At 27, Elvie has never been in love, and doesn't know that she really believes in the idea, at least for her. Her best friend Grace seems to have the real deal, though, and Evie's delighted to be her head bridesmaid, a task that includes wrangling Grace and Ptrick's four year old daughter Polly, and (even harder) wrangling a pair of breast enhancing fillets. It's when the latter have made an unexpected bid for freedom that she first meets Jack, who's not only handsome and interesting, but possibly interested.
For most of its run Bridesmaids is a fairly typical light romance - Evie attends a variety of weddings, her relationship with Jack is plagued by relatively believable hitches, and her career (a budding journalist saddled with the lamest news stories) is important to her life but secondary to the plot. There's the usual 'amusing' hyperbole: "her stress levels have not just been through the ceiling, they've been through three floors, a well-insulated loft and the roof as well." There are a number of allegedly hilarious moments involving the afore-mentioned 'chicken fillets' and a comically large bright blue vibrator among other, though I confess I didn't find Bridesmaids more than mildly amusing.
Over the course of the novel Evie's friendships with the women in her life mature and develop, which is often a key component of the chick lit genre, and it's here that Bridesmaids breaks away from the usual, though not necessarily successfully. There's Valentina, the status-seeking snob who's beautiful and bitchy; Georgia, who's down to earth, generous and wealthy; Grace, who seems to have it all but discovers that marriage is more than a piece of paper; and Charlotte, whose weight dominates every aspect of her life and whose transformation is the most stunning. With encouragement of the whole group Charlotte loses weight through diet and exercise, and in the process blossoms. The only problem is that this blossoming isn't quite as confined as it should be, and once Charlotte becomes the woman she never thought she could be she acts on her long-concealed love for Patrick, sleeping with him and endangering his new marriage to the mother of his children.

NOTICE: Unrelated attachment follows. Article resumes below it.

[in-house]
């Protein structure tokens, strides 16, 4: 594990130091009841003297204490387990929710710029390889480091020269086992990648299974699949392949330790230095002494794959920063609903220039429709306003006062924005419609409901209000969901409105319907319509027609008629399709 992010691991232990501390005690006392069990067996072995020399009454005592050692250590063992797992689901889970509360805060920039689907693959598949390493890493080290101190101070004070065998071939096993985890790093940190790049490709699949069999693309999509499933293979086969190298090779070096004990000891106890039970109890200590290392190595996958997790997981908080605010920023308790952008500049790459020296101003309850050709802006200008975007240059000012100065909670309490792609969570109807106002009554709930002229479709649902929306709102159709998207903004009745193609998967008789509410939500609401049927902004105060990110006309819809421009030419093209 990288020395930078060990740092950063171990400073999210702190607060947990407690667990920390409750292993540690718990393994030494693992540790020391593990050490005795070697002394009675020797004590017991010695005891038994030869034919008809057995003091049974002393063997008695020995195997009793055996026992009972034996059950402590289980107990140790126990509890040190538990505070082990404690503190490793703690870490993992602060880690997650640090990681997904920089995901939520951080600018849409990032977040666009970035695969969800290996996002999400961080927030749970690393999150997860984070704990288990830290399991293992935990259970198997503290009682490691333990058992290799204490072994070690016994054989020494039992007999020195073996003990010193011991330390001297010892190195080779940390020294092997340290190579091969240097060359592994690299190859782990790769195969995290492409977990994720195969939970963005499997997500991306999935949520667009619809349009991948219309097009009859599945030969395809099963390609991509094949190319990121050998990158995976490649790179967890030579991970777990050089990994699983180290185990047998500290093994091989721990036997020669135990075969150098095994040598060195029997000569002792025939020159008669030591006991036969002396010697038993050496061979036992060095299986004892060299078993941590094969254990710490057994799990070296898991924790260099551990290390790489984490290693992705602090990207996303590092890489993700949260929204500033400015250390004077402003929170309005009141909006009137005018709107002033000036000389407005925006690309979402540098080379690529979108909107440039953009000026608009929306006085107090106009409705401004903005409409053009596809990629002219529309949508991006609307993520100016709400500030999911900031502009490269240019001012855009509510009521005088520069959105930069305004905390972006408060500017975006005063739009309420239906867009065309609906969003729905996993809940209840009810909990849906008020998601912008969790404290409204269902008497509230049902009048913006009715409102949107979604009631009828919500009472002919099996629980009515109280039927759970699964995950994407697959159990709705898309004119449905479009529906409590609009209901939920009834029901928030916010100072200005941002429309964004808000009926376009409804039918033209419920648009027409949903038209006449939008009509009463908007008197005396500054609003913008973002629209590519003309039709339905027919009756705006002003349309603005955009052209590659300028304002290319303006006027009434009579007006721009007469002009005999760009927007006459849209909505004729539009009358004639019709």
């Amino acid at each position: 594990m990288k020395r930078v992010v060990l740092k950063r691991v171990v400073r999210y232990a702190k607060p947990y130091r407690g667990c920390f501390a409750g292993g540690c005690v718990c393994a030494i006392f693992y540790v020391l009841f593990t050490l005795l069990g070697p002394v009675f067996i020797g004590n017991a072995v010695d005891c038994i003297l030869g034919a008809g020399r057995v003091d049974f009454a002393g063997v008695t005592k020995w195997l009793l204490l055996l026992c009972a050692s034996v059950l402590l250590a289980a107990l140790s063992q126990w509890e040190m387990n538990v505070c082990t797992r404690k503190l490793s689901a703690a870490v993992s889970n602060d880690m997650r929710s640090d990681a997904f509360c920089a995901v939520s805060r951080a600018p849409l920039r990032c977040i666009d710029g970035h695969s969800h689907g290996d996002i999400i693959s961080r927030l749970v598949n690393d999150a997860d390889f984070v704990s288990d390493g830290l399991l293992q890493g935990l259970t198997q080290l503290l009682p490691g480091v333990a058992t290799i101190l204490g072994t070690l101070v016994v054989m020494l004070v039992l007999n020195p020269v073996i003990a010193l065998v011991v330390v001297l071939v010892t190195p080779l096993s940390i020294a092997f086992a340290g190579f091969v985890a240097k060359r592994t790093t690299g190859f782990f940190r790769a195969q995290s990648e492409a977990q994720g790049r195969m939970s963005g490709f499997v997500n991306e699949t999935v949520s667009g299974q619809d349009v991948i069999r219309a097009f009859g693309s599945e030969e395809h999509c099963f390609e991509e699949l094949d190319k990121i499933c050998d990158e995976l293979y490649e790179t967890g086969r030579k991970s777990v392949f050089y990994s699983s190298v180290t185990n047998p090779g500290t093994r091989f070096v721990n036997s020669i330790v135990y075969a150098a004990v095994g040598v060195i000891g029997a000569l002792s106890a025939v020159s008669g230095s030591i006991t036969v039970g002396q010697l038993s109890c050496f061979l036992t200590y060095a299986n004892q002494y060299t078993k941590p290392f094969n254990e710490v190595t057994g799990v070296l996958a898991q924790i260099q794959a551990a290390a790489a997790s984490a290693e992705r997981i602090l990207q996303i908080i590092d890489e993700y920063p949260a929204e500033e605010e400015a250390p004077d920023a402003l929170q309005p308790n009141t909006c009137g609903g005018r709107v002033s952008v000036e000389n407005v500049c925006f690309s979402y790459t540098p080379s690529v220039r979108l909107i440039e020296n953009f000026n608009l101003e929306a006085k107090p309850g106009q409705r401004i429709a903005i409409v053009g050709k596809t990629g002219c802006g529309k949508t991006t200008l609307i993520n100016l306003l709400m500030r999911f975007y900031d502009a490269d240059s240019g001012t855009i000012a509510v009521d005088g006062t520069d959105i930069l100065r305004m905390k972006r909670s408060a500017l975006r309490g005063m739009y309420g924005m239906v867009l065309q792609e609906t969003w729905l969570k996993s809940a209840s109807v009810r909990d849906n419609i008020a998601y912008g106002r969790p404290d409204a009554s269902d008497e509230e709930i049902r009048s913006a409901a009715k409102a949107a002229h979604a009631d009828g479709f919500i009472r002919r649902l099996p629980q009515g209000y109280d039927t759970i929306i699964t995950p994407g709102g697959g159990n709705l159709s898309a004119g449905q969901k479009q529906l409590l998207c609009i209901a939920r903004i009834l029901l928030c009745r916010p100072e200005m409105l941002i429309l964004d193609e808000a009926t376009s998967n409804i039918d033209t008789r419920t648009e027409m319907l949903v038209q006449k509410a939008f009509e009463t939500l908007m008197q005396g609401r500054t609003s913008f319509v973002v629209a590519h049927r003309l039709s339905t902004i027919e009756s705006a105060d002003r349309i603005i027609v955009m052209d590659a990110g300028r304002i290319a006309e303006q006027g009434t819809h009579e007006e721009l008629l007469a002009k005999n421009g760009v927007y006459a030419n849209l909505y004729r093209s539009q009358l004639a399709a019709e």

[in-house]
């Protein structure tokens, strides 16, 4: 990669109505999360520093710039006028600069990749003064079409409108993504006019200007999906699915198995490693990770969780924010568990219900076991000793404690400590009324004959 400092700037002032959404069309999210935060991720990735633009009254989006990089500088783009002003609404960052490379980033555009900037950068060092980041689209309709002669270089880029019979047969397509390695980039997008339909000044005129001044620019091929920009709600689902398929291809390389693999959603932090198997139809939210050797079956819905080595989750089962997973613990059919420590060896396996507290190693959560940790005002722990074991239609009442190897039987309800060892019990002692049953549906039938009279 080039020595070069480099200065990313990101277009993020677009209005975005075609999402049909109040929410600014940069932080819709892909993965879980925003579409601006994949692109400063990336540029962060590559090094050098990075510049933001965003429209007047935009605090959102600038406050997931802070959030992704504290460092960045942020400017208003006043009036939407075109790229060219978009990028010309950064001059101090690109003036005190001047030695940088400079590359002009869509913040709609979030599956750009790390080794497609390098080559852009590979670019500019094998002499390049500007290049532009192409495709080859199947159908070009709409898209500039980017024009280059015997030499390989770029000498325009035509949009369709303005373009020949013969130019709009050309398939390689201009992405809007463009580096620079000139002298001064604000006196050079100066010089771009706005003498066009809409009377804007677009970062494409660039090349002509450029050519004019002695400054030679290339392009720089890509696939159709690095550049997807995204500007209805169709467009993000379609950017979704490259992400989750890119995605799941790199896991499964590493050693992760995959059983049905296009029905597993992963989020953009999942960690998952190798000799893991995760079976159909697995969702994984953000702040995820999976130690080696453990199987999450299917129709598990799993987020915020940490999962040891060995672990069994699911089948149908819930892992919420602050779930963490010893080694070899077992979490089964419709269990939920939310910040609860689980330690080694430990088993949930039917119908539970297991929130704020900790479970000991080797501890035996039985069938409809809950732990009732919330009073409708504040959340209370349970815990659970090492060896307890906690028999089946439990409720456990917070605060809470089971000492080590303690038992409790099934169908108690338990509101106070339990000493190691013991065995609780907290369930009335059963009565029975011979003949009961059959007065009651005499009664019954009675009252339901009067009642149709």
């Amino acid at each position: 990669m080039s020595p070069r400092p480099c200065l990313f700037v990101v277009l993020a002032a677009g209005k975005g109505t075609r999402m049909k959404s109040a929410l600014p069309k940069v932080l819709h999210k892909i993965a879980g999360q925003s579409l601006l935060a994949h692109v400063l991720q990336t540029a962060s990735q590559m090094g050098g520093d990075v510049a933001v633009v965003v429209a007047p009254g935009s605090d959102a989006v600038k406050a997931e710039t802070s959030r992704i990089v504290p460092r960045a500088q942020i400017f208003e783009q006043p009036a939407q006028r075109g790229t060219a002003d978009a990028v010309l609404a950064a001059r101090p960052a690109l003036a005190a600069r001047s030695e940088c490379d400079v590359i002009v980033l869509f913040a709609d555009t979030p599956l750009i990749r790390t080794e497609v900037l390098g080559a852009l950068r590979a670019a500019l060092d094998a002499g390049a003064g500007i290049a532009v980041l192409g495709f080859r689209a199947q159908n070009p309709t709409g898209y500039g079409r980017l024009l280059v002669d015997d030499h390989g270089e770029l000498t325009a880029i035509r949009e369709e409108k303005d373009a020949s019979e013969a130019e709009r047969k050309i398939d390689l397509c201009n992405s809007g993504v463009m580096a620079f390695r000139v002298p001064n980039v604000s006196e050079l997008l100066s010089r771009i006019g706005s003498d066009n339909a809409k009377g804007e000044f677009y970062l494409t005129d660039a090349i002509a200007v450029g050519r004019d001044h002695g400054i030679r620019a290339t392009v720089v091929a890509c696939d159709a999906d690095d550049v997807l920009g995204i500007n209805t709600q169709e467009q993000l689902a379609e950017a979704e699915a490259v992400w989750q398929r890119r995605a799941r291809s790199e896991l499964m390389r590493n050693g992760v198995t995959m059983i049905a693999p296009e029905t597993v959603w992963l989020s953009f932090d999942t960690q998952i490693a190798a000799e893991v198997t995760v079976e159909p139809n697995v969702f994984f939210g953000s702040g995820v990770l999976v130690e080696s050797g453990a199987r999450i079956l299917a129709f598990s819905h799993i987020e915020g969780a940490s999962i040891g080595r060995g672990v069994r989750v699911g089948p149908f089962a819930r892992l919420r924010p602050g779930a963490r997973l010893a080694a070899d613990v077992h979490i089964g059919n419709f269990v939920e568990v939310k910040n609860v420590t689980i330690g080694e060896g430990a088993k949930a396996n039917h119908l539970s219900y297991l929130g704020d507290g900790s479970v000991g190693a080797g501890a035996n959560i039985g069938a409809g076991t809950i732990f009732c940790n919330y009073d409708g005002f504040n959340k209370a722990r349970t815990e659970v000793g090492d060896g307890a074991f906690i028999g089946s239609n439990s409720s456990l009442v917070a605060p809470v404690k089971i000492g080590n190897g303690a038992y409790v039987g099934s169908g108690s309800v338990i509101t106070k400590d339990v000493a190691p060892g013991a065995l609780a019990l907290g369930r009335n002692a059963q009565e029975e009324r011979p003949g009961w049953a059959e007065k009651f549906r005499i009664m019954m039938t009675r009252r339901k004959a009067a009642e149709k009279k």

In an unusual move, this betrayal isn't neatly wrapped up and resolved by novel's end. Instead Charlotte is neatly excised from the circle, which troubled me both on a friendship level and because of the message I read - fat women can't be trusted to behave appropriately, beware! Beware! Which may be harsh, but readers bring themselves to their reading.
I wouldn't run screaming from Costello's next work but I think there's enough better writing in the genre to keep me occupied without seeking her out. - Alex